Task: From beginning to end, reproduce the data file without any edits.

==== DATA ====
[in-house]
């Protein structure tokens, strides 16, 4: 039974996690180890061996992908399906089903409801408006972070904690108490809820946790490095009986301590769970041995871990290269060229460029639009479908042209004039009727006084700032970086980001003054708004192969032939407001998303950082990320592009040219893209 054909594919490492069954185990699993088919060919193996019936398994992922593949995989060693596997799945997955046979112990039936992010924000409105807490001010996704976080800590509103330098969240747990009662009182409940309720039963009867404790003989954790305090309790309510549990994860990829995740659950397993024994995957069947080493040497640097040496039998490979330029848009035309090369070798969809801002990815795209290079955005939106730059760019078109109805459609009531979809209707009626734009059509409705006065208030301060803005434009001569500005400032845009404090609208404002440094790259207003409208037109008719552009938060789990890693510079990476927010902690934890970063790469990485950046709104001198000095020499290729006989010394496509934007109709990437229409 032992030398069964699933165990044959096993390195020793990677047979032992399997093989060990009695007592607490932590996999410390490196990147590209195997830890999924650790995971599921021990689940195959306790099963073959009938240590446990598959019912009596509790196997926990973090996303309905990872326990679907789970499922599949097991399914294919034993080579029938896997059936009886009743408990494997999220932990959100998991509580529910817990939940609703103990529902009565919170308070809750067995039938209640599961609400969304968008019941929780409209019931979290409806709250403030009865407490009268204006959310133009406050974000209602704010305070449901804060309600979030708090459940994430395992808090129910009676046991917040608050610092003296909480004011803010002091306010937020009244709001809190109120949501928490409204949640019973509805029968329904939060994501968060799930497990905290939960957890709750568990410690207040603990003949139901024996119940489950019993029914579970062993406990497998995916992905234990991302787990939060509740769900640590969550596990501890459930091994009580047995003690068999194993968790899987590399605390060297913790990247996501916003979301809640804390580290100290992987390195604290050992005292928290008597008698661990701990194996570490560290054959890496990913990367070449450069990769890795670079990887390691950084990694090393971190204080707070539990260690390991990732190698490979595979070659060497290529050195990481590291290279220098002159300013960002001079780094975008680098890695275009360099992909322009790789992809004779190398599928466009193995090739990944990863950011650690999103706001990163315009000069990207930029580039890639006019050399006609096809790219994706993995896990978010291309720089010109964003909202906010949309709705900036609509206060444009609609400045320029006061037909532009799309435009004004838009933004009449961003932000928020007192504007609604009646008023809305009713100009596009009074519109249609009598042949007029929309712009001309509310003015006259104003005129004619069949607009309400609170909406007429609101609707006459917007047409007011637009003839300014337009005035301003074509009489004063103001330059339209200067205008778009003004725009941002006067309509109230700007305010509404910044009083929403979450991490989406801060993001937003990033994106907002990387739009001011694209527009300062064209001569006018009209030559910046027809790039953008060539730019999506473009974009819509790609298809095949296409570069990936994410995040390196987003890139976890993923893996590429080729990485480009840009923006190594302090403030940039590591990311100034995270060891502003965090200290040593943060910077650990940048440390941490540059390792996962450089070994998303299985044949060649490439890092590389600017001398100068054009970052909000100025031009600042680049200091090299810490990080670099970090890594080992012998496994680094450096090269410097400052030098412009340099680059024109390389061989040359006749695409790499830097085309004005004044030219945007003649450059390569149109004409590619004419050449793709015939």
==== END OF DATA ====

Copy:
[in-house]
């Protein structure tokens, strides 16, 4: 039974996690180890061996992908399906089903409801408006972070904690108490809820946790490095009986301590769970041995871990290269060229460029639009479908042209004039009727006084700032970086980001003054708004192969032939407001998303950082990320592009040219893209 054909594919490492069954185990699993088919060919193996019936398994992922593949995989060693596997799945997955046979112990039936992010924000409105807490001010996704976080800590509103330098969240747990009662009182409940309720039963009867404790003989954790305090309790309510549990994860990829995740659950397993024994995957069947080493040497640097040496039998490979330029848009035309090369070798969809801002990815795209290079955005939106730059760019078109109805459609009531979809209707009626734009059509409705006065208030301060803005434009001569500005400032845009404090609208404002440094790259207003409208037109008719552009938060789990890693510079990476927010902690934890970063790469990485950046709104001198000095020499290729006989010394496509934007109709990437229409 032992030398069964699933165990044959096993390195020793990677047979032992399997093989060990009695007592607490932590996999410390490196990147590209195997830890999924650790995971599921021990689940195959306790099963073959009938240590446990598959019912009596509790196997926990973090996303309905990872326990679907789970499922599949097991399914294919034993080579029938896997059936009886009743408990494997999220932990959100998991509580529910817990939940609703103990529902009565919170308070809750067995039938209640599961609400969304968008019941929780409209019931979290409806709250403030009865407490009268204006959310133009406050974000209602704010305070449901804060309600979030708090459940994430395992808090129910009676046991917040608050610092003296909480004011803010002091306010937020009244709001809190109120949501928490409204949640019973509805029968329904939060994501968060799930497990905290939960957890709750568990410690207040603990003949139901024996119940489950019993029914579970062993406990497998995916992905234990991302787990939060509740769900640590969550596990501890459930091994009580047995003690068999194993968790899987590399605390060297913790990247996501916003979301809640804390580290100290992987390195604290050992005292928290008597008698661990701990194996570490560290054959890496990913990367070449450069990769890795670079990887390691950084990694090393971190204080707070539990260690390991990732190698490979595979070659060497290529050195990481590291290279220098002159300013960002001079780094975008680098890695275009360099992909322009790789992809004779190398599928466009193995090739990944990863950011650690999103706001990163315009000069990207930029580039890639006019050399006609096809790219994706993995896990978010291309720089010109964003909202906010949309709705900036609509206060444009609609400045320029006061037909532009799309435009004004838009933004009449961003932000928020007192504007609604009646008023809305009713100009596009009074519109249609009598042949007029929309712009001309509310003015006259104003005129004619069949607009309400609170909406007429609101609707006459917007047409007011637009003839300014337009005035301003074509009489004063103001330059339209200067205008778009003004725009941002006067309509109230700007305010509404910044009083929403979450991490989406801060993001937003990033994106907002990387739009001011694209527009300062064209001569006018009209030559910046027809790039953008060539730019999506473009974009819509790609298809095949296409570069990936994410995040390196987003890139976890993923893996590429080729990485480009840009923006190594302090403030940039590591990311100034995270060891502003965090200290040593943060910077650990940048440390941490540059390792996962450089070994998303299985044949060649490439890092590389600017001398100068054009970052909000100025031009600042680049200091090299810490990080670099970090890594080992012998496994680094450096090269410097400052030098412009340099680059024109390389061989040359006749695409790499830097085309004005004044030219945007003649450059390569149109004409590619004419050449793709015939």